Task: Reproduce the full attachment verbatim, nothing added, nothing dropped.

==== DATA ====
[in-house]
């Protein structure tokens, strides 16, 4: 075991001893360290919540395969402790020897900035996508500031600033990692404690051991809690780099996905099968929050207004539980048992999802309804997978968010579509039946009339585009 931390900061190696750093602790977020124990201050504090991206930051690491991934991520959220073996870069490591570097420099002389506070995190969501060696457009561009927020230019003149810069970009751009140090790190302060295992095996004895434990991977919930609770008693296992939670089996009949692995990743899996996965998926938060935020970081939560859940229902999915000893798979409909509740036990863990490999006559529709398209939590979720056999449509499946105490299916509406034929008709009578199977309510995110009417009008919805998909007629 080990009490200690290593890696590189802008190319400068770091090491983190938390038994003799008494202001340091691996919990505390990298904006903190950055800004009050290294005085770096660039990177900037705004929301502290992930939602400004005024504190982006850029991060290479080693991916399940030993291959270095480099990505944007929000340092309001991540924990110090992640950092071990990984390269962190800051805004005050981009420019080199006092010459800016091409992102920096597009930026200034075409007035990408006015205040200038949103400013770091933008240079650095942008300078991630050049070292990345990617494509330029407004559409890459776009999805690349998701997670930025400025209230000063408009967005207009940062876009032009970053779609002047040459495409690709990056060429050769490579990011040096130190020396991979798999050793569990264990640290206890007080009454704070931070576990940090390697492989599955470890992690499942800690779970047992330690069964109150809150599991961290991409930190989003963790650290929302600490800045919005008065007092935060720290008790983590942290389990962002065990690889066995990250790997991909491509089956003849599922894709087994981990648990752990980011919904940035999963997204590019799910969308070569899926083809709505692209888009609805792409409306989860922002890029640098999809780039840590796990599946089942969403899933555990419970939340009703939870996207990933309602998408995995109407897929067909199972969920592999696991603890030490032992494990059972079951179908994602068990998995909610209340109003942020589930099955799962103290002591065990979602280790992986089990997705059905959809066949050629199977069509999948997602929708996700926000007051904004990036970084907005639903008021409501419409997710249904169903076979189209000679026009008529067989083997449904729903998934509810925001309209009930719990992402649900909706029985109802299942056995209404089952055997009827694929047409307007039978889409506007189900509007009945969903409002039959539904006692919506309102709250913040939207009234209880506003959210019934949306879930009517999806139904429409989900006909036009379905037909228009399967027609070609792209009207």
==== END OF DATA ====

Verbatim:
[in-house]
């Protein structure tokens, strides 16, 4: 075991001893360290919540395969402790020897900035996508500031600033990692404690051991809690780099996905099968929050207004539980048992999802309804997978968010579509039946009339585009 931390900061190696750093602790977020124990201050504090991206930051690491991934991520959220073996870069490591570097420099002389506070995190969501060696457009561009927020230019003149810069970009751009140090790190302060295992095996004895434990991977919930609770008693296992939670089996009949692995990743899996996965998926938060935020970081939560859940229902999915000893798979409909509740036990863990490999006559529709398209939590979720056999449509499946105490299916509406034929008709009578199977309510995110009417009008919805998909007629 080990009490200690290593890696590189802008190319400068770091090491983190938390038994003799008494202001340091691996919990505390990298904006903190950055800004009050290294005085770096660039990177900037705004929301502290992930939602400004005024504190982006850029991060290479080693991916399940030993291959270095480099990505944007929000340092309001991540924990110090992640950092071990990984390269962190800051805004005050981009420019080199006092010459800016091409992102920096597009930026200034075409007035990408006015205040200038949103400013770091933008240079650095942008300078991630050049070292990345990617494509330029407004559409890459776009999805690349998701997670930025400025209230000063408009967005207009940062876009032009970053779609002047040459495409690709990056060429050769490579990011040096130190020396991979798999050793569990264990640290206890007080009454704070931070576990940090390697492989599955470890992690499942800690779970047992330690069964109150809150599991961290991409930190989003963790650290929302600490800045919005008065007092935060720290008790983590942290389990962002065990690889066995990250790997991909491509089956003849599922894709087994981990648990752990980011919904940035999963997204590019799910969308070569899926083809709505692209888009609805792409409306989860922002890029640098999809780039840590796990599946089942969403899933555990419970939340009703939870996207990933309602998408995995109407897929067909199972969920592999696991603890030490032992494990059972079951179908994602068990998995909610209340109003942020589930099955799962103290002591065990979602280790992986089990997705059905959809066949050629199977069509999948997602929708996700926000007051904004990036970084907005639903008021409501419409997710249904169903076979189209000679026009008529067989083997449904729903998934509810925001309209009930719990992402649900909706029985109802299942056995209404089952055997009827694929047409307007039978889409506007189900509007009945969903409002039959539904006692919506309102709250913040939207009234209880506003959210019934949306879930009517999806139904429409989900006909036009379905037909228009399967027609070609792209009207």